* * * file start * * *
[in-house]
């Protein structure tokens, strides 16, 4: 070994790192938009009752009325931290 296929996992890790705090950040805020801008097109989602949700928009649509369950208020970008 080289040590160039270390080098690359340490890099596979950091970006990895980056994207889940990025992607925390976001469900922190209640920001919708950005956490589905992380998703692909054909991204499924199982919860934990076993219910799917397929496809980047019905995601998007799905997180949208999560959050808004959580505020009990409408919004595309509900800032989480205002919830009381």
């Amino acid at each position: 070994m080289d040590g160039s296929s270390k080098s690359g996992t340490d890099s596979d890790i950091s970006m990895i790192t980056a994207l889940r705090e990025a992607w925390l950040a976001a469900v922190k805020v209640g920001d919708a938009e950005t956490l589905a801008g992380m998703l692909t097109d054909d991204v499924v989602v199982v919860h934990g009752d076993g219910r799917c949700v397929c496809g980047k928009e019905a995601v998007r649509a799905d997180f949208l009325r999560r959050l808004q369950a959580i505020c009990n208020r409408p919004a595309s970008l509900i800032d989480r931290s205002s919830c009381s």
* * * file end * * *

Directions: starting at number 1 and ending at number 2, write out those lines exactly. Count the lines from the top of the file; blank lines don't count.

[in-house]
């Protein structure tokens, strides 16, 4: 070994790192938009009752009325931290 296929996992890790705090950040805020801008097109989602949700928009649509369950208020970008 080289040590160039270390080098690359340490890099596979950091970006990895980056994207889940990025992607925390976001469900922190209640920001919708950005956490589905992380998703692909054909991204499924199982919860934990076993219910799917397929496809980047019905995601998007799905997180949208999560959050808004959580505020009990409408919004595309509900800032989480205002919830009381």